In 2009 the IISS estimated that Libya had Crotale, SA-7 Grail, SA-9/SA-13 surface to air missiles, and AA guns in Army service. A separate Air Defence Command has SA-2, SA-3, SA-5 Gammon, and SA-8b Gecko, plus guns.

Reported anti aircraft artillery includes Soviet 57 mm S-60, 23 mm self-propelled ZSU-23-4 and ZU-23-2, Czech M53/59 Praga, and Swedish Bofors 40mm guns.

Small arms reported in service include TT pistol, Browning Hi-Power, Beretta M12, FN P90, FN FAL, SKS, AK-47, AKM and AK-103 assault rifles, the FN F2000, Soviet RPD machine gun, RPK machine gun, PK machine guns, DShK heavy machine gun, KPV heavy machine guns, SG-43 Goryunov, and a number of RPG type and anti-aircraft missile systems: RPG-2, RPG-7, 9K32 Strela-2.

Air & Air Defence Forces

Libyan Su-22 fighter-bomber, 1985.

The Libyan Air Force was created after the US and UK pressured then-ruling King Idris to modernise his armed forces so that they could better stand off against revolutionary regimes in the Middle East. The LAF was created in 1963.[6] The Libyan Air Force had an estimated personnel strength of 22,000 in 2005. There are 13 military airbases in Libya.[18]

After US forces had left Libya in 1970, Wheelus Air Base, a previous US facility about seven miles from Tripoli, became a Libyan Air Force installation and was renamed Okba Ben Nafi Air Base. OBN AB housed the LPAF's headquarters and a large share of its major training facilities.

All combat aircraft of the Libyan air force that were not in the rebel forces hands were destroyed by NATO bombing during the civil war, effectively leading to the destruction of the Libyan air force.[19]

Jets & Bombers

Combat Aircraft's May 2011 issue included an article covering the air elements of the Libyan civil war.

The Libyan Air Defence Force is part of the Air Force and has the second largest defence network in region (second to Egypt). However the equipment – which is mainly Soviet weaponry from the 1960s and 1970s – is outdated and during the 1986 bombing of Libya by the US air force it proved inefficient. Only one of the 45 attacking US aircraft was shot down. Due to an embargo during the 1980s the system could not be upgraded following the US attack.[20]

Surface-to-Air Missiles include:


Libyan frigate Al Ghardabia in Valletta, 2005.

The Libyan Navy is the maritime force of Libya, established in November 1962. It is a fairly typical small navy with a few missile frigates, corvettes and patrol boats to defend the coastline, but with a very limited self-defence capability. The Navy has always been the smallest of Libya's services and has always been dependent on foreign sources for equipment, spare parts, and training. The total personnel of the Libyan Navy is about 8,000.

Its first warship was delivered in 1966. Initially the effective force was limited to smaller vessels, but this changed after the rise of Colonel Muammar Gaddafi in 1969. From this time, Libya started to buy armaments from Europe and the Soviet Union. The Customs and Harbour police were amalgamated with the Navy in 1970, extending the Navy's mission to include anti-smuggling and customs duties. Originally Libya received six submarines from the Soviet union in 1982, but it is very unlikely that the submarines are still operational.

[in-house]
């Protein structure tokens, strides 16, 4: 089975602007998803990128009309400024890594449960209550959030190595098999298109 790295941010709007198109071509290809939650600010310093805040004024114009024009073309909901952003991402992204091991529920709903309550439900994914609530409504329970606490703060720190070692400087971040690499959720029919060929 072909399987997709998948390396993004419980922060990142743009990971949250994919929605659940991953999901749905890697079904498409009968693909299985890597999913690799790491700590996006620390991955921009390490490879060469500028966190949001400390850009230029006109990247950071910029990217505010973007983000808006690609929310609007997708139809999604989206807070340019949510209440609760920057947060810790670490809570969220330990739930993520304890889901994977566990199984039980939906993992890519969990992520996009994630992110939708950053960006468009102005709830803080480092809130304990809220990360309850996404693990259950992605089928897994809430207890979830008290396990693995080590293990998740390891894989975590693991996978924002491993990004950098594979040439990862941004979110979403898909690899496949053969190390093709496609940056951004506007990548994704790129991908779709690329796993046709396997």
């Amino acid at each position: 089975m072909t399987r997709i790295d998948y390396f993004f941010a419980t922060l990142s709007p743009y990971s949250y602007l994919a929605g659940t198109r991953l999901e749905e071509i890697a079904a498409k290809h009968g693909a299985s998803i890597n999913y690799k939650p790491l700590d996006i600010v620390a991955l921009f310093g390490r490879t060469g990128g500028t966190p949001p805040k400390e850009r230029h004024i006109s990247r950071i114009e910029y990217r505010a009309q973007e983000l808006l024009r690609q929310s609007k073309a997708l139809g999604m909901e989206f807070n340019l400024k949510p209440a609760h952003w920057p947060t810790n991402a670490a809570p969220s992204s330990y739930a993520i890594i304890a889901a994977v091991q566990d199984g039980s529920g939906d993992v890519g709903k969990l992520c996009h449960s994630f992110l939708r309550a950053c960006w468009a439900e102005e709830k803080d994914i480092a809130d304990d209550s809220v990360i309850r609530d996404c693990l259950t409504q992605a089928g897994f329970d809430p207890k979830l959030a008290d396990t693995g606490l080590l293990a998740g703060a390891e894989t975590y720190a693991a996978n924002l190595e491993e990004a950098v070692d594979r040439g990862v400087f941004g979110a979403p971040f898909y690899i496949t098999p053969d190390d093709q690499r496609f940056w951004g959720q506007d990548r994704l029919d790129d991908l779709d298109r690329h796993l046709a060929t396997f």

Much of the Libyan Navy was rendered inoperable by NATO bombing in 2011,[21] and the exact number of surviving vessels is unknown.

Paramilitary forces

Pan-African Legion

In about 1980, Muammar Gaddafi introduced the Islamic Pan-African Legion, a body of mercenaries recruited primarily among dissidents from Sudan, Egypt, Tunisia, Mali, and Chad. West African states with Muslim populations have also been the source of some personnel. Believed to consist of about 7,000 individuals, the force has received training from experienced Palestinian and Syrian instructors. Some of those recruited to the legion were said to have been forcibly impressed from among nationals of neighboring countries who migrated to Libya in search of work.[citation needed]

According to the Military Balance published by the International Institute for Strategic Studies, the force was organized into one armored, one infantry, and one paratroop/commando brigade. It has been supplied with T-54 and T-55 tanks, armored personnel carriers, and EE-9 armored cars. The Islamic Pan-African Legion was reported to have been committed during the fighting in Chad in 1980 and was praised by Gaddafi for its success there. However, it was believed that many of the troops who fled the Chadian attacks of March 1987 were members of the Legion.[22]

Islamic Arab Legion

In an effort to realize Gaddafi's vision of a united Arab military force, plans for the creation of an Islamic Arab Legion have been announced from time to time. The goal, according to the Libyan press, would be to assemble an army of one million men and women fighters to prepare for the great Arab battle – “the battle of liberating Palestine, of toppling the reactionary regimes, of annihilating the borders, gates, and barriers between the countries of the Arab homeland, and of creating the single Arab Jamahiriya from the ocean to the gulf”. In March 1985, it was announced that the National Command of the Revolutionary Forces Command in the Arab Nation had been formed with Gaddafi at its head. A number of smaller radical Arab groups from Lebanon, Tunisia, Sudan, Iraq, the Persian Gulf states, and Jordan were represented at the inaugural meeting. Syrian Baath Party and radical Palestinian factions were also present. Each of these movements was expected to earmark 10 percent of its forces for service under the new command. As of April 1987, there was no information confirming the existence of such a militia.[22]